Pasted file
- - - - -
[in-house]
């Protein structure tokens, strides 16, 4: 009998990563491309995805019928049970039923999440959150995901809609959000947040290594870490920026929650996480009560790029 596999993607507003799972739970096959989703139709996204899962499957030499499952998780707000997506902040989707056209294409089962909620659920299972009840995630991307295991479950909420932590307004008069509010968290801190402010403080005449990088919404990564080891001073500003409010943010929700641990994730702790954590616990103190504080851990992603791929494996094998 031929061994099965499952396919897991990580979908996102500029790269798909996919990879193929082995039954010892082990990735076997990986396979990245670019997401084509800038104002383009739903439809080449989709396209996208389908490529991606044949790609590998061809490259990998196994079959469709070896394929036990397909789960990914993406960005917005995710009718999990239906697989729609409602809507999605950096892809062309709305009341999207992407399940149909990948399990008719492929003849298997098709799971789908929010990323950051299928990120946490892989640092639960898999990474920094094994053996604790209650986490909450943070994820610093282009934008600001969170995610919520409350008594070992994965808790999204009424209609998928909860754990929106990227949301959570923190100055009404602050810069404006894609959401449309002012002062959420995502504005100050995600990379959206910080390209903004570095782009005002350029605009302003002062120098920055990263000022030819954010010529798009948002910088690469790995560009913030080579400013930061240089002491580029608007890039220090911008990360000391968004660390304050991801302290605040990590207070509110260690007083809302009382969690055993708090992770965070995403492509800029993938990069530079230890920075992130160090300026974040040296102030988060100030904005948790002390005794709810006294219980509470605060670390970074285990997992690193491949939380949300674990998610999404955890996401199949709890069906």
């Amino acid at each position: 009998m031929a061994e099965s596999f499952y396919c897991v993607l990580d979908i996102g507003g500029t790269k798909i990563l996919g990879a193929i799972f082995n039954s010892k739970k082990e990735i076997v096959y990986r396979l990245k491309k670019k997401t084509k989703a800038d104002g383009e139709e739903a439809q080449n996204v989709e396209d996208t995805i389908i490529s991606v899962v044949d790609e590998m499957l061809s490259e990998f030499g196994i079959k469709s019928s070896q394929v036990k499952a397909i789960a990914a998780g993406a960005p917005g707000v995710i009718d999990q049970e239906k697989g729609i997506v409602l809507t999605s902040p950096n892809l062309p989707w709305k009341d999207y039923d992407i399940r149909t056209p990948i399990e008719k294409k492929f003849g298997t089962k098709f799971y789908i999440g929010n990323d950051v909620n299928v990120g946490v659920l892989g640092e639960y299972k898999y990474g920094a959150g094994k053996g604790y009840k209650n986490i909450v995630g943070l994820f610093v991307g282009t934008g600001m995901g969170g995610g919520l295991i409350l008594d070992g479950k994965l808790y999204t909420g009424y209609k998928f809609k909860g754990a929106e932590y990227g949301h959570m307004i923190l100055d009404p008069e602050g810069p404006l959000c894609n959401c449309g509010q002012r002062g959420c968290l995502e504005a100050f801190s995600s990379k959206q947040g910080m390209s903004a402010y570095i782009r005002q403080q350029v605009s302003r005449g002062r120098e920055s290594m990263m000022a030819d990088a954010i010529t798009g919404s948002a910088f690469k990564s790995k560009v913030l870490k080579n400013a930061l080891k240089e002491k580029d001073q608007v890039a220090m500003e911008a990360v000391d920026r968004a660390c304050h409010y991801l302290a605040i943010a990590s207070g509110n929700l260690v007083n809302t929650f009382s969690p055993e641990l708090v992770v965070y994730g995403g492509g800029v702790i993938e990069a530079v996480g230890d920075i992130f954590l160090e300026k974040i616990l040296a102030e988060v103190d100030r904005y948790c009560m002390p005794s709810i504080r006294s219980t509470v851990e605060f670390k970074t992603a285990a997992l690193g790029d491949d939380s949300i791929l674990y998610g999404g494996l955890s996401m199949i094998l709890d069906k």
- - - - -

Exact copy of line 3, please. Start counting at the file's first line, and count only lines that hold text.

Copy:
């Amino acid at each position: 009998m031929a061994e099965s596999f499952y396919c897991v993607l990580d979908i996102g507003g500029t790269k798909i990563l996919g990879a193929i799972f082995n039954s010892k739970k082990e990735i076997v096959y990986r396979l990245k491309k670019k997401t084509k989703a800038d104002g383009e139709e739903a439809q080449n996204v989709e396209d996208t995805i389908i490529s991606v899962v044949d790609e590998m499957l061809s490259e990998f030499g196994i079959k469709s019928s070896q394929v036990k499952a397909i789960a990914a998780g993406a960005p917005g707000v995710i009718d999990q049970e239906k697989g729609i997506v409602l809507t999605s902040p950096n892809l062309p989707w709305k009341d999207y039923d992407i399940r149909t056209p990948i399990e008719k294409k492929f003849g298997t089962k098709f799971y789908i999440g929010n990323d950051v909620n299928v990120g946490v659920l892989g640092e639960y299972k898999y990474g920094a959150g094994k053996g604790y009840k209650n986490i909450v995630g943070l994820f610093v991307g282009t934008g600001m995901g969170g995610g919520l295991i409350l008594d070992g479950k994965l808790y999204t909420g009424y209609k998928f809609k909860g754990a929106e932590y990227g949301h959570m307004i923190l100055d009404p008069e602050g810069p404006l959000c894609n959401c449309g509010q002012r002062g959420c968290l995502e504005a100050f801190s995600s990379k959206q947040g910080m390209s903004a402010y570095i782009r005002q403080q350029v605009s302003r005449g002062r120098e920055s290594m990263m000022a030819d990088a954010i010529t798009g919404s948002a910088f690469k990564s790995k560009v913030l870490k080579n400013a930061l080891k240089e002491k580029d001073q608007v890039a220090m500003e911008a990360v000391d920026r968004a660390c304050h409010y991801l302290a605040i943010a990590s207070g509110n929700l260690v007083n809302t929650f009382s969690p055993e641990l708090v992770v965070y994730g995403g492509g800029v702790i993938e990069a530079v996480g230890d920075i992130f954590l160090e300026k974040i616990l040296a102030e988060v103190d100030r904005y948790c009560m002390p005794s709810i504080r006294s219980t509470v851990e605060f670390k970074t992603a285990a997992l690193g790029d491949d939380s949300i791929l674990y998610g999404g494996l955890s996401m199949i094998l709890d069906k």